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Is it possible to go back after making an ISO file - after deleting project?
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keefy [Avatar]
Member Private Message Location: Isle of Wight Joined: Aug 19, 2008 09:20 Messages: 99 Offline
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Hi Forum

Over many years, I have made 50+ Hi Def Bluray discs of between 30 to 60 minutes in length, (incl. music, titles, maps etc.) of our travels around the world. I have discovered that the shorter ones can be burnt (as a ISO file) at the highest quality, copied to a BluRay disc, and that they will play on my Sony player (as a well as my computer).

The longer ones, I usually have to reduce the quality MPEG2 Hi Def because, although they still play on the computer, the picture often stutters on Bluray player play back - I assume because its processor cannot buffer the data quickly enough. (I could well be wrong and stand to be corrected). These discs do actually play successfully on my quality Windows 10 desktop computer (Power DVD)

On a recent 60 minute project, I burnt it at the higher quality level by mistake, and did not check the Bluray disc on my player before deleting the project, and have subsequently found that the disc will not play on my BluRay player. The ISO file of the project and the BluRay disc both play perfectly on the computer, and I was wondering if it was possible to 'reverse process' the rendering to get the project back to AVI status so that I could import the project (as one block) back into Power Director and re render it to the lower MPEG2 HiDef quality that should play on my Bluray player.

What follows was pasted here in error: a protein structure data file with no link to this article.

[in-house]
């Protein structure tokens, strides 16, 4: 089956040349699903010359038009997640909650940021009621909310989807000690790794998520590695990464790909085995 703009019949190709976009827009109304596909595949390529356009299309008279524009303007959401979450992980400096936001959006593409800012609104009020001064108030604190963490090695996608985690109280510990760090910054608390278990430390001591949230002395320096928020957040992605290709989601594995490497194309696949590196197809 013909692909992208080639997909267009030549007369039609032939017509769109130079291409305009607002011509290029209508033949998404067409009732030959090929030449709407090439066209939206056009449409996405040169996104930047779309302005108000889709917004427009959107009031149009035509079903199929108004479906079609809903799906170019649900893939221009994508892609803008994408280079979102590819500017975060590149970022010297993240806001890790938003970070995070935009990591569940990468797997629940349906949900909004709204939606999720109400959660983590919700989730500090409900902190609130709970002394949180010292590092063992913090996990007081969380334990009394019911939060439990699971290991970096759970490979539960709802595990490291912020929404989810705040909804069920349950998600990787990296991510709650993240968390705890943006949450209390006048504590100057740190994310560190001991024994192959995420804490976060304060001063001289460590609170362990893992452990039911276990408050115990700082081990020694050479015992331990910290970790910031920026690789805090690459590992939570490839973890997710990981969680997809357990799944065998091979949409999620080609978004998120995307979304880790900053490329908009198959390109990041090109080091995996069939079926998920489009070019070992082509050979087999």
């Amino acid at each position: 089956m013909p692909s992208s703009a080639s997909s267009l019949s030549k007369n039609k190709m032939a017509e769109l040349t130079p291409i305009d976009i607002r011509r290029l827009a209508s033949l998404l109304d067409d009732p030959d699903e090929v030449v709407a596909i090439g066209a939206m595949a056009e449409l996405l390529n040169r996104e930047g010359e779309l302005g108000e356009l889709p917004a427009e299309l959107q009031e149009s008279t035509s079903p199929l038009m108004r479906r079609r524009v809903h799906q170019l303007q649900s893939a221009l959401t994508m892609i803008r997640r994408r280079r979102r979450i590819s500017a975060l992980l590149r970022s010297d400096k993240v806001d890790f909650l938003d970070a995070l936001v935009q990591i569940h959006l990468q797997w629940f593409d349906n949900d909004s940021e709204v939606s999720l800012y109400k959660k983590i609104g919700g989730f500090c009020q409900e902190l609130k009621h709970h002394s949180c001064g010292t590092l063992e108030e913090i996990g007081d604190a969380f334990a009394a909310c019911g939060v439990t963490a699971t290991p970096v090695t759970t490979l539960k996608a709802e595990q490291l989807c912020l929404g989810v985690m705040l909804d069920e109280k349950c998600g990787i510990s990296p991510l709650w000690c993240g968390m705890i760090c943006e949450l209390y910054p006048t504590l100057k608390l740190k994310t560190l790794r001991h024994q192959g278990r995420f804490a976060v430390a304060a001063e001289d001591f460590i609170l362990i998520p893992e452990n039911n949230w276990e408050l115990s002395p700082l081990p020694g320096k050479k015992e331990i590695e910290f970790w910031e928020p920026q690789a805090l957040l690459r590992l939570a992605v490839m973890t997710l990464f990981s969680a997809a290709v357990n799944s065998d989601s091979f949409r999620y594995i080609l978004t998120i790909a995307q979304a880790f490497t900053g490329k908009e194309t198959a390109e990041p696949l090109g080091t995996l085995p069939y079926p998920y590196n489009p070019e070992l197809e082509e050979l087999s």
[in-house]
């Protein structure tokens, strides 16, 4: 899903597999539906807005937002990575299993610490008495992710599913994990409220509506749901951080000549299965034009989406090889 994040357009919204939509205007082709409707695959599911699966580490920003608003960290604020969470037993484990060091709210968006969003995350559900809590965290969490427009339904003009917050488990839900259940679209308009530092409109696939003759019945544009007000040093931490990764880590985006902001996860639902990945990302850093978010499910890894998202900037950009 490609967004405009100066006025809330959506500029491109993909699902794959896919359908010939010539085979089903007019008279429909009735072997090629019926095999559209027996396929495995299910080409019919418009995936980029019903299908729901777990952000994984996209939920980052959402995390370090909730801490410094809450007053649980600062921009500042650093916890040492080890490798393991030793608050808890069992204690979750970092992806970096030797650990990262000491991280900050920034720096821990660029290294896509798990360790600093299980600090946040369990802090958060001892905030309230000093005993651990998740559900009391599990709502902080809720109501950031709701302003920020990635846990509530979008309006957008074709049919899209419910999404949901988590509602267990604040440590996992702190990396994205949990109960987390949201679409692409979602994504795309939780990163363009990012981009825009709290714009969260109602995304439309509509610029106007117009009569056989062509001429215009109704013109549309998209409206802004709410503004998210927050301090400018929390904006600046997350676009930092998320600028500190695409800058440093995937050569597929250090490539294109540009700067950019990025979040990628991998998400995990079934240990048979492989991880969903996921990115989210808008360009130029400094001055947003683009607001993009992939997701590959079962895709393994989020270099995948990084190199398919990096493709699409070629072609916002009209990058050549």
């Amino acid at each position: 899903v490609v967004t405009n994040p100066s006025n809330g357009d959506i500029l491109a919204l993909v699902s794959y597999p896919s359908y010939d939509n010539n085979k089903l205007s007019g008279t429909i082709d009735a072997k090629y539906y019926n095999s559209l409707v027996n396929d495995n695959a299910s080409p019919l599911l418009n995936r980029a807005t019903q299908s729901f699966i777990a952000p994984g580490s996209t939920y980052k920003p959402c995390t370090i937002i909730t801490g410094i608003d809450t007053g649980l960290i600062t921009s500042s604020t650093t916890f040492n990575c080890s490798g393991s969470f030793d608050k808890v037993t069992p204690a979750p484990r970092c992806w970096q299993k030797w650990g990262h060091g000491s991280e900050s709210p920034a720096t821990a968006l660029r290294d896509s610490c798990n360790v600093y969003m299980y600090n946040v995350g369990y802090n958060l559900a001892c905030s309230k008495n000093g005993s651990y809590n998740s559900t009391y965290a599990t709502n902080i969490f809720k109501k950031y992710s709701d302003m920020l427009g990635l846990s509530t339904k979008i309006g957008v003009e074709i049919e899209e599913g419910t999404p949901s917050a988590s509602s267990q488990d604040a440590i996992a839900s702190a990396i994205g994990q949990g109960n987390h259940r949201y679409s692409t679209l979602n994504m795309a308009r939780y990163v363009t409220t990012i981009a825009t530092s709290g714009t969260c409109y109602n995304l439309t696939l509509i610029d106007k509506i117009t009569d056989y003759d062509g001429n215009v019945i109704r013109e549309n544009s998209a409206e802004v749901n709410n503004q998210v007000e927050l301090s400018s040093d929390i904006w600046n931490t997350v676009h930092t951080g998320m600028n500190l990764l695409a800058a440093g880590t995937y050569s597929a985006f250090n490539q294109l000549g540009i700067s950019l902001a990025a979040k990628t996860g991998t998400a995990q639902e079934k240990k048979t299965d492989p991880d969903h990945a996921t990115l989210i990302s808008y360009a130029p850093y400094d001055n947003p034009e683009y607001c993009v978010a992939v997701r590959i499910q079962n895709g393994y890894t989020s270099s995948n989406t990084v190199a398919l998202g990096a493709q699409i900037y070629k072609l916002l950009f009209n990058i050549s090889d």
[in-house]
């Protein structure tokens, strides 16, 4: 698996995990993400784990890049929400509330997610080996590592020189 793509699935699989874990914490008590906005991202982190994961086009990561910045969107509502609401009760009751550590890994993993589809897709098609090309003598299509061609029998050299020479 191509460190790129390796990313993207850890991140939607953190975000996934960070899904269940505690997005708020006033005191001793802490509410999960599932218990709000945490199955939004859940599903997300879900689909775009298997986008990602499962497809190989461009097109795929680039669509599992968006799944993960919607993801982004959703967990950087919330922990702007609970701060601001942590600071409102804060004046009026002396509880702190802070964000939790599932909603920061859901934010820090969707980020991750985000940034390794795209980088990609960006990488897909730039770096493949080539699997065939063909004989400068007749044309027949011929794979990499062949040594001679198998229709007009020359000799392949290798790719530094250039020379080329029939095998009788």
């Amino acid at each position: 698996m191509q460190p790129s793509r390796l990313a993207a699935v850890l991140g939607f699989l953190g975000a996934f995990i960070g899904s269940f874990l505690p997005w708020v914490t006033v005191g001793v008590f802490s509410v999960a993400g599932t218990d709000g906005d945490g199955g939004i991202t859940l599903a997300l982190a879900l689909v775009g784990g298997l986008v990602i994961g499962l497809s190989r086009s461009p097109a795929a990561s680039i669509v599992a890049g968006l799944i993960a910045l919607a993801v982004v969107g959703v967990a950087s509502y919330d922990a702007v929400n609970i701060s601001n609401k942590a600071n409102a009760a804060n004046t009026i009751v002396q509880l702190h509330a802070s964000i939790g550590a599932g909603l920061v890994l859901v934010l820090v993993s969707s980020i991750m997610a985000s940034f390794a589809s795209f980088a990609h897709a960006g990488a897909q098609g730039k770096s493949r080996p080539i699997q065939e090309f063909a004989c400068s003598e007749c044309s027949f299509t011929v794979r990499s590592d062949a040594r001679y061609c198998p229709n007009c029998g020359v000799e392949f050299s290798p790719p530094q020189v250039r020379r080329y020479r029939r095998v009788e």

I hope you can understand my problem. It breaks my heart after putting in so many hours work, that I am unable to play it on to my TV via my Sony BluRay player.

I have tried using a media file converter program without success.

Any ideas gratefully received.

Keith
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JL_JL [Avatar]
Senior Contributor Private Message Location: Arizona, USA Joined: Oct 01, 2006 20:01 Messages: 4541 Offline
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You can't reverse the process and recover the raw input files again. You can mount the iso, pull off the finished video files, and use those in a new PD project to burn as desired or you could also pull them off a burned BD disc. You will have to recreate menu structure if you had one and chapters.

I really doubt the longer or shorter finished duration affecting playback, something obviously is as you experience it, but I doubt its finished duration and buffering.

Jeff
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keefy [Avatar]
Member Private Message Location: Isle of Wight Joined: Aug 19, 2008 09:20 Messages: 99 Offline
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Quote You can't reverse the process and recover the raw input files again. You can mount the iso, pull off the finished video files, and use those in a new PD project to burn as desired or you could also pull them off a burned BD disc. You will have to recreate menu structure if you had one and chapters.

I really doubt the longer or shorter finished duration affecting playback, something obviously is as you experience it, but I doubt its finished duration and buffering.

Jeff


Thank you very much for your response. I am familiar with playing the ISO file on Power DVD, but how should I 'pull them off', and what would I do with them? It would not take me too long to reconstitute my menu pages.

I suspect you are correct about my diagnoses - about why I get stuttering on the video (whilst the sound plays on) on my Sony Bluray player, but over the years, I have tried numerous options to resolve it, and reducing the H264 to MPEG2 has been the only thing that has worked for me on the longer projects.

Cheers
Keith
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JL_JL [Avatar]
Senior Contributor Private Message Location: Arizona, USA Joined: Oct 01, 2006 20:01 Messages: 4541 Offline
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Assuming WIN10,